SANTA ROSA, Fla. (WALA) - Two years after the worst environmental disaster in US history devastated Gulf beaches, communities along the coast continue to recover.
Now, money from the RESTORE Act will help Gulf Coast communities restore to some semblance of their former glory.
Buck Lee, Executive Director for the Santa Rosa Island Authority, witnessed the disaster from Pensacola Beach.
"You could not walk to the Gulf without stepping in oil. It was terrible. It was up about 60 feet from the Gulf, all the way down the beach. I looked at that and wondered 'How will we get back to normal?," said Lee.
Officials say 98 percent of the oil that hit the state of Florida washed ashore in Escambia County.
Thanks to cleanup efforts the coast has bounced back.
The RESTORE Act, passed by Congress Friday as part of the federal Transportation Act, is expected to bring billions of dollars from Clean Water Act fines imposed on BP to the affected areas.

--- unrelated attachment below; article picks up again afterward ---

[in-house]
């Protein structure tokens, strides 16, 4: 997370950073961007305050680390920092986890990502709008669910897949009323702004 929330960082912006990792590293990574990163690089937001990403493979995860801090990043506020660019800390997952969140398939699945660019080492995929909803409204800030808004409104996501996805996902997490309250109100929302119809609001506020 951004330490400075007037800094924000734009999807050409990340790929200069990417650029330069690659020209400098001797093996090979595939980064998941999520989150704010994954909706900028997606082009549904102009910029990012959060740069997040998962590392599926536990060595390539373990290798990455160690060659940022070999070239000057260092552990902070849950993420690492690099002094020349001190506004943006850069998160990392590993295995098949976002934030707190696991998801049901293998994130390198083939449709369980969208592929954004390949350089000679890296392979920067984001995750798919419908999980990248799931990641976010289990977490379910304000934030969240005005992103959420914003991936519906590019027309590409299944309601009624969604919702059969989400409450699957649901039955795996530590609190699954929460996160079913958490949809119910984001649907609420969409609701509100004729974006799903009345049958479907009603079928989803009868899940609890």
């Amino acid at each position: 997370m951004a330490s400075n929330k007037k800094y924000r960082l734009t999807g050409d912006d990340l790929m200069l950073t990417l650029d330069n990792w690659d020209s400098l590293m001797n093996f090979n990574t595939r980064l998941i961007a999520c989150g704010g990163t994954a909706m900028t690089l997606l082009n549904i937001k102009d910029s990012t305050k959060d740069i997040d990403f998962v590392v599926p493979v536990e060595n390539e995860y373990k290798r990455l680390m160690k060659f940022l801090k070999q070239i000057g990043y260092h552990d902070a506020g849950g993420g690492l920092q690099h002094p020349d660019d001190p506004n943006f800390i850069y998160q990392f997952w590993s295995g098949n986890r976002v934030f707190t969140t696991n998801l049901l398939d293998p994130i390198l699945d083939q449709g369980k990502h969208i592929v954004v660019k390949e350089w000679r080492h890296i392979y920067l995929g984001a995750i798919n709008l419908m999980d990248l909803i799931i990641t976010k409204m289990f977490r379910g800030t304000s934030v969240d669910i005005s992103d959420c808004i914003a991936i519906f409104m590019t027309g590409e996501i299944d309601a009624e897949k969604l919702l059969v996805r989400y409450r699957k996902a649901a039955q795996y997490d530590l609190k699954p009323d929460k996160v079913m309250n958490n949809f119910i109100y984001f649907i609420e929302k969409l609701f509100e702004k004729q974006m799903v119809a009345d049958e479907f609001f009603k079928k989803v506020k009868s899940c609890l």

Congressman Jeff Miller, as well as other officials, plan to hold a press conference on Pensacola Beach Tuesday morning to announce the RESTORE Act passing through Congress.
"We don't know how much they'll be fined. Some people say $5 billion and some say $20 billion. The county's looking at $100 million but no one knows for sure for at least another year or so. That'll give us time to look at the projects we want," Lee said.
He says they plan to put whatever money they get towards restoring the beach, building pedestrian walkways, advertising, as well as other projects.
"To see what this can do for our area -—of course we're talking about Pensacola beach but also Perdido Key, Gulf Shores all the way to Louisiana — it's going to help all of us," said Lee.
State and local officials have been fighting to get the bill passed in Washington D.C. since the oil spill.
"This was the right thing to do. It was the right thing to do for the Gulf Coast and for America. It was responsible and the areas affected by the oil spill are the ones that will be restored. That's what's so gratifying about this legislation," Lee said.
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